Thorsby Citizen Survey Results

  • Sep. 25, 2014 7:00 a.m.

Pipestone Flyer

Recently, in an effort to gain clearer insight going forward with the budgeting process, Thorsby Council asked for a telephone survey of residents regarding their satisfaction with the quality of village services. Abingdon Research was hired to conduct the August, 2014 survey.

Garnett Genuis, Abingdon Research Vice President, reviewed the survey results with Council at the September 9th meeting saying 69 adult residents responded. This represents a survey rate of 17.2% of 373 Village households, and a margin of error +/ – 11.2% nineteen times out of twenty.

The survey revealed the highest rated service is the Arctic Spas Recreation Centre (6.2 [“10” being completely satisfied]), followed by Parks and Green Spaces maintenance (5.9). Despite the change in status, satisfaction with the Fire Department is not negative (5.1). Available housing tied with the community hall (4.9). Cultural programs scored (4.3), and snow clearing (4.0). Three services scored below 4.0, indicating low satisfaction levels: By-law services (3.9), road maintenance (2.8), and economic development (2.4).

The only opinion about life in Thorsby that has broad agreement is the feeling of safety living in Thorsby (50% strongly agree, 32% moderately agree). While at the opposite end of the spectrum, 77% strongly disagreed with two statements, “We pay a fair amount for water and sewer services” and, “We get good value for our taxes.”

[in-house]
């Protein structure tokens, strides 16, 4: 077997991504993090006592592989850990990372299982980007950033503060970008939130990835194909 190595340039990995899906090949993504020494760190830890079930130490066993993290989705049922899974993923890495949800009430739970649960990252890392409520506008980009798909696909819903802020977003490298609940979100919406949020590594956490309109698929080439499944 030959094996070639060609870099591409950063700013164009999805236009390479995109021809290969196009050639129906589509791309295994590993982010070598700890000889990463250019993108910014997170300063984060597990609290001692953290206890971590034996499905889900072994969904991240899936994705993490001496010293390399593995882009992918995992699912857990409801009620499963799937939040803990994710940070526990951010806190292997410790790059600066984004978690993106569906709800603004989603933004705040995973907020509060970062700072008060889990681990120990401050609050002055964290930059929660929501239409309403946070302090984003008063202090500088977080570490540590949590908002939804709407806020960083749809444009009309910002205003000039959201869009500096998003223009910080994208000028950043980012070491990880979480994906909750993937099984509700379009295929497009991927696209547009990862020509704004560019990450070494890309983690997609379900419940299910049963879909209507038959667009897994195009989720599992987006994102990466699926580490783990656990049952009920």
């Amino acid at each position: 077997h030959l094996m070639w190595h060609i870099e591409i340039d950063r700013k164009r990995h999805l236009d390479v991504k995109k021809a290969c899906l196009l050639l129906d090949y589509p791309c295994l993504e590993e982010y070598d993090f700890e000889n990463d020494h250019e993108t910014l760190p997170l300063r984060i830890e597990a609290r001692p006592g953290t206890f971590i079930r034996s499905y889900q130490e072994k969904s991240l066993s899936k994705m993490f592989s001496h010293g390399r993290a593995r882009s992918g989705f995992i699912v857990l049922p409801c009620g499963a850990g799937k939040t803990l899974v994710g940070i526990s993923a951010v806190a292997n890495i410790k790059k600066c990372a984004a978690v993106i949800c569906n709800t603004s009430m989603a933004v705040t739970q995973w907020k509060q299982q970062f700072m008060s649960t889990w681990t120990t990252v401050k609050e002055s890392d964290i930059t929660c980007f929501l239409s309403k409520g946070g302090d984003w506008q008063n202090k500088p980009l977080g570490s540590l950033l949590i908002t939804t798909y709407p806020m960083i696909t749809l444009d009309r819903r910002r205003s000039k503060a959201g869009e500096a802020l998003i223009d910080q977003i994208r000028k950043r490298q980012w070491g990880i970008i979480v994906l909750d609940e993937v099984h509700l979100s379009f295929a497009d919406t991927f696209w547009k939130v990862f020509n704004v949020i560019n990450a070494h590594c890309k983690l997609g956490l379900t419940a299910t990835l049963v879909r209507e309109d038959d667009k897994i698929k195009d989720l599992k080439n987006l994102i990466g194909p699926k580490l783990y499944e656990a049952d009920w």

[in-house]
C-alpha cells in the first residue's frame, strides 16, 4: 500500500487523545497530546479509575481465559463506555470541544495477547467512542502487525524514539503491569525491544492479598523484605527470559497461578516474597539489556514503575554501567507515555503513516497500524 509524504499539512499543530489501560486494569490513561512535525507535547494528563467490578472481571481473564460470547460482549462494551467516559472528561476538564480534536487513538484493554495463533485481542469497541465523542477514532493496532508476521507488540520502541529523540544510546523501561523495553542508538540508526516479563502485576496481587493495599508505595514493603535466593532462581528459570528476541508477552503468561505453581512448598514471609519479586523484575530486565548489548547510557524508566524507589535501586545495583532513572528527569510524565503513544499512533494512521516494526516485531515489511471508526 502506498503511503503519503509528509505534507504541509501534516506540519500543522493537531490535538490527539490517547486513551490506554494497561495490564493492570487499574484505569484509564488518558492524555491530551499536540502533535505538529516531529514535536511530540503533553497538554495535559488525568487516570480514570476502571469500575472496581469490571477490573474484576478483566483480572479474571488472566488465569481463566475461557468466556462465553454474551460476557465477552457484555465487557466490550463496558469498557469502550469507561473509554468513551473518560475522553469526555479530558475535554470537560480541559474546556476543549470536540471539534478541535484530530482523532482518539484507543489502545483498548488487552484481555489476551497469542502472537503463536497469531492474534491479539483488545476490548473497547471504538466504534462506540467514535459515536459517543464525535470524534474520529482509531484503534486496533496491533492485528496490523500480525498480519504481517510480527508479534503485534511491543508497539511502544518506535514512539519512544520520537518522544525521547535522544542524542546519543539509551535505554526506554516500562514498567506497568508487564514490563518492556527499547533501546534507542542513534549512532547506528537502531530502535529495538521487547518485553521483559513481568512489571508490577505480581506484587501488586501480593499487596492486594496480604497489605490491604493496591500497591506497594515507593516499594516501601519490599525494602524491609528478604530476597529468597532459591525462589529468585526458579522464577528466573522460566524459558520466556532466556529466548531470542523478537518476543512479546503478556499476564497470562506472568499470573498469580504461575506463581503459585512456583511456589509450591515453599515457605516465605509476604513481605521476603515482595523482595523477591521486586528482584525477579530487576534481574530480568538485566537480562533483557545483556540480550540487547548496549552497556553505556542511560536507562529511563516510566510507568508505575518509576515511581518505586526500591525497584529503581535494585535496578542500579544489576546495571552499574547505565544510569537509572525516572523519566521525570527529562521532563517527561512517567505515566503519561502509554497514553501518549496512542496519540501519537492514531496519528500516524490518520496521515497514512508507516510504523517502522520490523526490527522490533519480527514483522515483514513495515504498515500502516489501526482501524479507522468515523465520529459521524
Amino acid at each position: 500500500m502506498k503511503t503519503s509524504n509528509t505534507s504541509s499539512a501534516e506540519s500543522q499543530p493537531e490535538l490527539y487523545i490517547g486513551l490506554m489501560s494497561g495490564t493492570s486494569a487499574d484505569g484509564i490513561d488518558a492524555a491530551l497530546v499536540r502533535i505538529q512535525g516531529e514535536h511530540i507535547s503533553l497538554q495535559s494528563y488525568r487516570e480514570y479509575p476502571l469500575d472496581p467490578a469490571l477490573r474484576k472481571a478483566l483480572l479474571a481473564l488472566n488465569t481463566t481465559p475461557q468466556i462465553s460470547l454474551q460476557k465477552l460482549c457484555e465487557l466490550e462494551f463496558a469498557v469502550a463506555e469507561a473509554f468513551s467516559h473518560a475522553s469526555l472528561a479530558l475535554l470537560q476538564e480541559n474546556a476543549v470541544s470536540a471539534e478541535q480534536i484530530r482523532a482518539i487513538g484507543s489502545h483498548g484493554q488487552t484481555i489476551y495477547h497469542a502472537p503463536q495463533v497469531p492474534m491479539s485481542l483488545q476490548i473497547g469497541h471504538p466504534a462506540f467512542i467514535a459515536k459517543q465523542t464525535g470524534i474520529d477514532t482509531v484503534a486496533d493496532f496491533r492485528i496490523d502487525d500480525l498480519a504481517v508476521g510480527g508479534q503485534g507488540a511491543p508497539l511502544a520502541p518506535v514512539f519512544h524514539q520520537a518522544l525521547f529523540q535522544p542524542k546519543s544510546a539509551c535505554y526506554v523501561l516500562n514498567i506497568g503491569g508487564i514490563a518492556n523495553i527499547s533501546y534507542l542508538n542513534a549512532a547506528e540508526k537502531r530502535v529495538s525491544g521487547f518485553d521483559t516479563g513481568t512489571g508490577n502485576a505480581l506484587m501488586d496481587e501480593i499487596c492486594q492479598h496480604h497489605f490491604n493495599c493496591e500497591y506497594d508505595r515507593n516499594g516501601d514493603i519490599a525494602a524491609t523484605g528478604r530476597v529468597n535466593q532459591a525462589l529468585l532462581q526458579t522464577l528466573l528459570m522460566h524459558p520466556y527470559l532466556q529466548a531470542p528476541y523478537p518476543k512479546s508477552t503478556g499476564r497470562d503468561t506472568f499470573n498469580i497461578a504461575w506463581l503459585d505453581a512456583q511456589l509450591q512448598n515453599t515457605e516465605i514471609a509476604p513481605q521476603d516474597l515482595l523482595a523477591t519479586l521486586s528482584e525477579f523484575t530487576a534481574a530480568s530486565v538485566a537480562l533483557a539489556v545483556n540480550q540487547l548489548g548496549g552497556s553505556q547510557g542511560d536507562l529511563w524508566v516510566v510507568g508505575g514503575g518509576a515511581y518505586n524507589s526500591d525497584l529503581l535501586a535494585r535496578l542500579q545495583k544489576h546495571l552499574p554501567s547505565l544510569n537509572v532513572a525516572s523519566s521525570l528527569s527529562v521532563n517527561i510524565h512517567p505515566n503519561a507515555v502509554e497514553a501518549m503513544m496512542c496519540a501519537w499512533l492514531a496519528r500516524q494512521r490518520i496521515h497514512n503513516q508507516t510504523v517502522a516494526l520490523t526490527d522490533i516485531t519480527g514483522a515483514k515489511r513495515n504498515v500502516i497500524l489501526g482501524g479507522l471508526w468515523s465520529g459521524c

Respondents identified upgrading water or sewer infrastructure as the highest priority (90.5), followed by fixing potholes (86.4), snow clearing (75.4), more cultural activities (28.1), investing in the community hall (23.3), park maintenance (18.2), and investing in the recreation centre (12.8).

The survey did generate some controversy. Councillor Beleshko questioned the validity and choice of methodology. He also said there were a number of residents who wanted to participate, yet did not receive a call nor were any messages left.

Genuis explained, at length, the reasoning behind their choice of survey method, as well as the validity of the statistical methodology used. He insisted, “Three attempts were made to reach every number,” and that messages were left.

Beleshko asked for further community input via focus group, as well as an opportunity to ask one open ended question, “Are there any other areas of concern not mentioned in the survey?”

Councillor Bob Burnett wondered if the Village website could be opened up to allow residents to make comments specific to the survey.

“When you compare the survey with the strategic plan, there is an overlap,” said CAO Jason Gariepy. “Council said they wanted to reduce water utility rates, set a predictable tax level, and prioritize major capital projects. Administration will take this and ensure that this feedback is incorporated into the budget process for 2015 and beyond.”

The survey results may be viewed online via the village website at 

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